DIVINE PRESCIENCE AND PREDETERMINATIONS.
God we hold to be not only omnipotent but omniscient; and of this omniscience foreknowledge is a particular phase. We hold that God knows or foreknows all contingencies, possibilities, and real events in the future. God's predeterminations are acts; and inasmuch as God, with all his attributes, must precede his actions, just as all cause must precede its effect, so God's foreknowledge must precede his predeterminations. Yet as both these his foreknowledge and his predeterminations are viewed as in some sense eternal, so the priority of knowledge to act must be, perhaps, viewed as a priority in nature, rather than in time. William Hamilton's doctrine of the unknowableness of the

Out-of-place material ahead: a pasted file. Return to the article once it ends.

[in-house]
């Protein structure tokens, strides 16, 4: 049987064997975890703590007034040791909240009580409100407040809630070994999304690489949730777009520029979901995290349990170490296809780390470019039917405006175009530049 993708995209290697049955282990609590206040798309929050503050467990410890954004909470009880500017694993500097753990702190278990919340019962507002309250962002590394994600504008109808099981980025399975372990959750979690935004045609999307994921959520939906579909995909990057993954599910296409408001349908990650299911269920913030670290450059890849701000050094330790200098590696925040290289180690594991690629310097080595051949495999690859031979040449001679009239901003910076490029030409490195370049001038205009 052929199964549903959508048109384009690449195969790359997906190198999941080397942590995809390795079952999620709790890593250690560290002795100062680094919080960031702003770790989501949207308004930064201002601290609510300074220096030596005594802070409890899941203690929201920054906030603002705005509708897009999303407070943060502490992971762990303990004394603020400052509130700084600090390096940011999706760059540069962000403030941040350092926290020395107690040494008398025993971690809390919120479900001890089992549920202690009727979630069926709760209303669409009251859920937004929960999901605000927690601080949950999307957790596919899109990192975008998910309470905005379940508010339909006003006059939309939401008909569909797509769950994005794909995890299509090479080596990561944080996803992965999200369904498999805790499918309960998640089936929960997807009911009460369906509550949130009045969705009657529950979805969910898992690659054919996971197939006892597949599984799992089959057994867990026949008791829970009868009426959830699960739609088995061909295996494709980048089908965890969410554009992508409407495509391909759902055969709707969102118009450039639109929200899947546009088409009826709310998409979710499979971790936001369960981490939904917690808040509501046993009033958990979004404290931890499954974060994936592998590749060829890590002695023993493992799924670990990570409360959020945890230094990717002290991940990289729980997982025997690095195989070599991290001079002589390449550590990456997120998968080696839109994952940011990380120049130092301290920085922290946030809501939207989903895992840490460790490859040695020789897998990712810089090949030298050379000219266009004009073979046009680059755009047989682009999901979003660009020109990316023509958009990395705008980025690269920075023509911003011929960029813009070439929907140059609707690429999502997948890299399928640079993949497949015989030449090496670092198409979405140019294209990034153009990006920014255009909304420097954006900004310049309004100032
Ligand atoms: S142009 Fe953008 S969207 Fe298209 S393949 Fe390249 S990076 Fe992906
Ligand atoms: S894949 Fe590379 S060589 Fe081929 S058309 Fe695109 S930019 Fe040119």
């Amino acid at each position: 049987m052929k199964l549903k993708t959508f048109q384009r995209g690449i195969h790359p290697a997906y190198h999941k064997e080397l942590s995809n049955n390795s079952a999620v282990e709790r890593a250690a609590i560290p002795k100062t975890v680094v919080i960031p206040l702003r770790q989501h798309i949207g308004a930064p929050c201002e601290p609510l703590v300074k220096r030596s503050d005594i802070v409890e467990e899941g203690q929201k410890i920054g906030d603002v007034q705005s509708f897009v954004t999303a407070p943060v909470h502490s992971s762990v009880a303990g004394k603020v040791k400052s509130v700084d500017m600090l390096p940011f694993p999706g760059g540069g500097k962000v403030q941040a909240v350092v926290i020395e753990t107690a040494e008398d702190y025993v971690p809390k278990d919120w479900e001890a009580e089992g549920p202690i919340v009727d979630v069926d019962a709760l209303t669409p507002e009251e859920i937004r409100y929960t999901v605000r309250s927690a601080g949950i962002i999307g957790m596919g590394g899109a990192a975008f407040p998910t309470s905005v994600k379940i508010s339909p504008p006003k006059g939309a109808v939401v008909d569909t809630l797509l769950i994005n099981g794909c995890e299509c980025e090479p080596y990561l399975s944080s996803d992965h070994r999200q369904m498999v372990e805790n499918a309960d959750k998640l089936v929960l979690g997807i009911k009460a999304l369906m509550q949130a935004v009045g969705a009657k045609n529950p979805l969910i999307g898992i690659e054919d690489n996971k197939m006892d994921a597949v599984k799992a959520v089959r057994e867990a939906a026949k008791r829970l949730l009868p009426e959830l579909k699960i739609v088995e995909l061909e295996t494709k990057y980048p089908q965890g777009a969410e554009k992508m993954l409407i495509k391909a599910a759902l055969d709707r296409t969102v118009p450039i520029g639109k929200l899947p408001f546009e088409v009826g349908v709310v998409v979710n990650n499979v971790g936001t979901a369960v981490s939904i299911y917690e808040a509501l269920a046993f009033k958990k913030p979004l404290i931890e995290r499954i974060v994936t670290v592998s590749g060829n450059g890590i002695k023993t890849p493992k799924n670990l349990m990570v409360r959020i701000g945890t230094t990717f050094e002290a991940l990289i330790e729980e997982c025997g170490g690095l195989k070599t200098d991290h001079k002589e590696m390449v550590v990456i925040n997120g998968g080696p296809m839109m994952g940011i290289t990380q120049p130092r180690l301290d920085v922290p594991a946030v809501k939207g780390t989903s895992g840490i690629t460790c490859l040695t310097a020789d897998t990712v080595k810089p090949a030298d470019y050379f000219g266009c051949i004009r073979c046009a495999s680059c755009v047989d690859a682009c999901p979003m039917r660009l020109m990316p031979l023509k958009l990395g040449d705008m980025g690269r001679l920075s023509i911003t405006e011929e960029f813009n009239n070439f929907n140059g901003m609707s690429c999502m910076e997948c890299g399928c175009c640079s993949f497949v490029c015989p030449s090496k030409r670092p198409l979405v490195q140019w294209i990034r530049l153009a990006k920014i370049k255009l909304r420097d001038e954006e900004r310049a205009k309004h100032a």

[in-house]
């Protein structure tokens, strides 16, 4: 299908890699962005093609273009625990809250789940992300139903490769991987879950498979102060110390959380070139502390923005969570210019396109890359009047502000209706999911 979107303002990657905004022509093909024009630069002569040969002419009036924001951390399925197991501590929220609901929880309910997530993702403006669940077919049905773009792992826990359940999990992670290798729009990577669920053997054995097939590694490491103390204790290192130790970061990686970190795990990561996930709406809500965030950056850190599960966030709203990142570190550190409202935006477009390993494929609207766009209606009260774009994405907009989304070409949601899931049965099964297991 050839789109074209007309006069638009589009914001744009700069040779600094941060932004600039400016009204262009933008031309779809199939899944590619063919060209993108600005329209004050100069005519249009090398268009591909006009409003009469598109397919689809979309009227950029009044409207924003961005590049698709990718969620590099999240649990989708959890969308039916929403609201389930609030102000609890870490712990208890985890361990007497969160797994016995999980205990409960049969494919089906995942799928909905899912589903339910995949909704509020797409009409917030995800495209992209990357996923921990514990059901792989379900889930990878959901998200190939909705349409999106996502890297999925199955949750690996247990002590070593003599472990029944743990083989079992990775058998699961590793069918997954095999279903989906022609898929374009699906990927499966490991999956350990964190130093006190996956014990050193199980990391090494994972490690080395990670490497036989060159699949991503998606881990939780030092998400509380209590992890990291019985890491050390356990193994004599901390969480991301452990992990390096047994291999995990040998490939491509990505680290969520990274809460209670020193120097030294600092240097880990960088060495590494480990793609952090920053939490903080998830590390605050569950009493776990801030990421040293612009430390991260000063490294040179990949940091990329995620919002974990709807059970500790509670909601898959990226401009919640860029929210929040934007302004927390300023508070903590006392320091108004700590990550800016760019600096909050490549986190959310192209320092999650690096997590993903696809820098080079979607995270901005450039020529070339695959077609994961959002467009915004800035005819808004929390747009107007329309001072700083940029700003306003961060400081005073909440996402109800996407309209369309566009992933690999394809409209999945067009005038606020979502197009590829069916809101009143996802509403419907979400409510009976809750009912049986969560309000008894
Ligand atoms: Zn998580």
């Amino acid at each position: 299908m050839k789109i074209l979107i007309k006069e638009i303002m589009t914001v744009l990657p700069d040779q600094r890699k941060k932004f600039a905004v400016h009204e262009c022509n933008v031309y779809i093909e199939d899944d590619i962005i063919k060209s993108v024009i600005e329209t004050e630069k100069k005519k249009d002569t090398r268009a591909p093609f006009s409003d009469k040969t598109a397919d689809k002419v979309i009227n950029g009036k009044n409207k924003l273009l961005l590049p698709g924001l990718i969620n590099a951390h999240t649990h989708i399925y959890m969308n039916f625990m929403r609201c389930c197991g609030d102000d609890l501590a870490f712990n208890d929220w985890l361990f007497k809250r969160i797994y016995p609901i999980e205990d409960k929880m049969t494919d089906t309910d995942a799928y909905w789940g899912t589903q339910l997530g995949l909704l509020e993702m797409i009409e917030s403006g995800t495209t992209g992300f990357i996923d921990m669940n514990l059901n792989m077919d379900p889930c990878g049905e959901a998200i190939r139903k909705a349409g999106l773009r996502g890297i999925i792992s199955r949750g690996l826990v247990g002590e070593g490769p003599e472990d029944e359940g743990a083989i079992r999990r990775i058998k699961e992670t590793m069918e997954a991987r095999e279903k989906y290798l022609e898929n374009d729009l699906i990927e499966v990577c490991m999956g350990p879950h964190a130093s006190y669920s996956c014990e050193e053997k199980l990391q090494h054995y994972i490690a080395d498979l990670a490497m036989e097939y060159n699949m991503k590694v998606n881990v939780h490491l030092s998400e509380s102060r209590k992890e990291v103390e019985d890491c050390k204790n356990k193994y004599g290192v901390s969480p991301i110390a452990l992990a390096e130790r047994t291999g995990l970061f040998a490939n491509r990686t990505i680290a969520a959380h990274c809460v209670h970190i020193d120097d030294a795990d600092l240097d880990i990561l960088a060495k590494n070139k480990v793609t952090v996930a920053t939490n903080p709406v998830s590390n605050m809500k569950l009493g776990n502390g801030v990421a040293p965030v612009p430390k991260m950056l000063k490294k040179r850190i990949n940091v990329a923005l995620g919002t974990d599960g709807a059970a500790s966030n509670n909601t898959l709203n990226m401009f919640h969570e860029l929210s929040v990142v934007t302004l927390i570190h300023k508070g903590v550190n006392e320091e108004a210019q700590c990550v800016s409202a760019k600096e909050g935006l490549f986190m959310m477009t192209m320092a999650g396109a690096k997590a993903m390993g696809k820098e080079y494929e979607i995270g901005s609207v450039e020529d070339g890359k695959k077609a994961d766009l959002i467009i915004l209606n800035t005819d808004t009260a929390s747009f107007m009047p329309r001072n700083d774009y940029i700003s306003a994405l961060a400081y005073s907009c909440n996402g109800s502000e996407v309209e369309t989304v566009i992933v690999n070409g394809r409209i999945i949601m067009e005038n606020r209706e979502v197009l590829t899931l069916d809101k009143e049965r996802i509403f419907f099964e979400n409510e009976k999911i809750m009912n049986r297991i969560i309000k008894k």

infinite must here, perhaps, be so far accepted as to incline us to acknowledge that we discern truth, not as it is in itself, but truth as it appears to us. Be it a contradiction or not, the eternal cause must, to our conception, in the order of nature precede the eternal effect; that is, God as foreknowing must be viewed as preceding God as predetermining. All the acts of God, even his predeterminations, we view as perfectly free; just as truly free as the freest actions of any agent in the universe. And, holding that the knowledge of free action does not impede their freedom, so we hold that God's foreknowledge of his own free actions, including his own predeterminations, does not impede their freedom.